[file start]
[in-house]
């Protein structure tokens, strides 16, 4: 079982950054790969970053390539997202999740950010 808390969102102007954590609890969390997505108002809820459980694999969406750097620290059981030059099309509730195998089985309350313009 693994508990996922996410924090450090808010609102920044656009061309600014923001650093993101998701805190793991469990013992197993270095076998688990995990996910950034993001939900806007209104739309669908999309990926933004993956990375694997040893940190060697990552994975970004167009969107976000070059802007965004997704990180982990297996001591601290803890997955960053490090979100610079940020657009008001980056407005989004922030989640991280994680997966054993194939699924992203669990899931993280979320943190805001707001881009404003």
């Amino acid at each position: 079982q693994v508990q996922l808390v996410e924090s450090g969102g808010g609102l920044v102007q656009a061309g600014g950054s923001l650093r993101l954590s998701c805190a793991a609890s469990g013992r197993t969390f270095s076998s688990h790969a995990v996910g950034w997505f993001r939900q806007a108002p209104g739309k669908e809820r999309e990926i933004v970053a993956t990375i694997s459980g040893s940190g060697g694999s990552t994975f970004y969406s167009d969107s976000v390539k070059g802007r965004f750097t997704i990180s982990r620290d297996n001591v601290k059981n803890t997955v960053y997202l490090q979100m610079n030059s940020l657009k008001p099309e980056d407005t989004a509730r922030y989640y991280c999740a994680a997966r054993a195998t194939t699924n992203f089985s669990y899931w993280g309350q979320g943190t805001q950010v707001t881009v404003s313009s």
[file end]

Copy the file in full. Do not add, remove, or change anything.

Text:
[in-house]
């Protein structure tokens, strides 16, 4: 079982950054790969970053390539997202999740950010 808390969102102007954590609890969390997505108002809820459980694999969406750097620290059981030059099309509730195998089985309350313009 693994508990996922996410924090450090808010609102920044656009061309600014923001650093993101998701805190793991469990013992197993270095076998688990995990996910950034993001939900806007209104739309669908999309990926933004993956990375694997040893940190060697990552994975970004167009969107976000070059802007965004997704990180982990297996001591601290803890997955960053490090979100610079940020657009008001980056407005989004922030989640991280994680997966054993194939699924992203669990899931993280979320943190805001707001881009404003």
């Amino acid at each position: 079982q693994v508990q996922l808390v996410e924090s450090g969102g808010g609102l920044v102007q656009a061309g600014g950054s923001l650093r993101l954590s998701c805190a793991a609890s469990g013992r197993t969390f270095s076998s688990h790969a995990v996910g950034w997505f993001r939900q806007a108002p209104g739309k669908e809820r999309e990926i933004v970053a993956t990375i694997s459980g040893s940190g060697g694999s990552t994975f970004y969406s167009d969107s976000v390539k070059g802007r965004f750097t997704i990180s982990r620290d297996n001591v601290k059981n803890t997955v960053y997202l490090q979100m610079n030059s940020l657009k008001p099309e980056d407005t989004a509730r922030y989640y991280c999740a994680a997966r054993a195998t194939t699924n992203f089985s669990y899931w993280g309350q979320g943190t805001q950010v707001t881009v404003s313009s």